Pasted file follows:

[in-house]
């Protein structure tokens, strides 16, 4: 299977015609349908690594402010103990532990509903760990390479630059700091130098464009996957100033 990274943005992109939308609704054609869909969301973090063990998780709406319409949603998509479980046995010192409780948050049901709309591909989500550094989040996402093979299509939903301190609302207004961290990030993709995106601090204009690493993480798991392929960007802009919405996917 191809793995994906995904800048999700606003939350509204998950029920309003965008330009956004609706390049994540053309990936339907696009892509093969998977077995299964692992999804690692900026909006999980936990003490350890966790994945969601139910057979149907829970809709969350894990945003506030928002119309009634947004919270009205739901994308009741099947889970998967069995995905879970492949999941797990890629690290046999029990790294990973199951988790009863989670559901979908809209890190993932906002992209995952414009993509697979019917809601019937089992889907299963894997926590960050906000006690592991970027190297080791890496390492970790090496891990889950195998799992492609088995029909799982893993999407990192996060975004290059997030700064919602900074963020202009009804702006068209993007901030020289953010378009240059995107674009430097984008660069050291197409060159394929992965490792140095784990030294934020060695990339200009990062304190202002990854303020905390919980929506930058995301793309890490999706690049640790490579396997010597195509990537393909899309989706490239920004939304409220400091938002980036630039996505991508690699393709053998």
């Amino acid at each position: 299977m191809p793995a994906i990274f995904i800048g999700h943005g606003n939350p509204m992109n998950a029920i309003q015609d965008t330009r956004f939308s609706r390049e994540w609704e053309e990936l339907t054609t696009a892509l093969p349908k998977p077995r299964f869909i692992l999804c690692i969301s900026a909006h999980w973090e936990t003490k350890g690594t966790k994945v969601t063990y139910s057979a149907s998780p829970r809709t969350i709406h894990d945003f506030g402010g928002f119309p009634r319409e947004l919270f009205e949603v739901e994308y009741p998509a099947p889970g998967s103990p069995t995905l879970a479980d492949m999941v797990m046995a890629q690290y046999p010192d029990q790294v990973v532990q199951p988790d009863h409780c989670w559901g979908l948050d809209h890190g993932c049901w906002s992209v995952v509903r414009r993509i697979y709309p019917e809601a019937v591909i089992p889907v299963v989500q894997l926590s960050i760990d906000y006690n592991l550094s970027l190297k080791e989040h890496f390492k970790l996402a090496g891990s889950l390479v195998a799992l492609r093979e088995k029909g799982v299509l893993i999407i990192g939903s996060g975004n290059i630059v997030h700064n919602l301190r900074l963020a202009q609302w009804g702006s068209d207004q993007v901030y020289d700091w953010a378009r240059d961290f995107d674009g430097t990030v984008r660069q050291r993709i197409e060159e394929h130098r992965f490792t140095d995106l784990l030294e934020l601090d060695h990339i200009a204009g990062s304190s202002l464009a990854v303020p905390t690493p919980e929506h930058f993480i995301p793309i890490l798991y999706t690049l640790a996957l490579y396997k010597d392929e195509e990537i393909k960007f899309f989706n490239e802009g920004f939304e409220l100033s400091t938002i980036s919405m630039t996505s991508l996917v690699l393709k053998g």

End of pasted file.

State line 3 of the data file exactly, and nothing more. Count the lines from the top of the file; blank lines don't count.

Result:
């Amino acid at each position: 299977m191809p793995a994906i990274f995904i800048g999700h943005g606003n939350p509204m992109n998950a029920i309003q015609d965008t330009r956004f939308s609706r390049e994540w609704e053309e990936l339907t054609t696009a892509l093969p349908k998977p077995r299964f869909i692992l999804c690692i969301s900026a909006h999980w973090e936990t003490k350890g690594t966790k994945v969601t063990y139910s057979a149907s998780p829970r809709t969350i709406h894990d945003f506030g402010g928002f119309p009634r319409e947004l919270f009205e949603v739901e994308y009741p998509a099947p889970g998967s103990p069995t995905l879970a479980d492949m999941v797990m046995a890629q690290y046999p010192d029990q790294v990973v532990q199951p988790d009863h409780c989670w559901g979908l948050d809209h890190g993932c049901w906002s992209v995952v509903r414009r993509i697979y709309p019917e809601a019937v591909i089992p889907v299963v989500q894997l926590s960050i760990d906000y006690n592991l550094s970027l190297k080791e989040h890496f390492k970790l996402a090496g891990s889950l390479v195998a799992l492609r093979e088995k029909g799982v299509l893993i999407i990192g939903s996060g975004n290059i630059v997030h700064n919602l301190r900074l963020a202009q609302w009804g702006s068209d207004q993007v901030y020289d700091w953010a378009r240059d961290f995107d674009g430097t990030v984008r660069q050291r993709i197409e060159e394929h130098r992965f490792t140095d995106l784990l030294e934020l601090d060695h990339i200009a204009g990062s304190s202002l464009a990854v303020p905390t690493p919980e929506h930058f993480i995301p793309i890490l798991y999706t690049l640790a996957l490579y396997k010597d392929e195509e990537i393909k960007f899309f989706n490239e802009g920004f939304e409220l100033s400091t938002i980036s919405m630039t996505s991508l996917v690699l393709k053998g």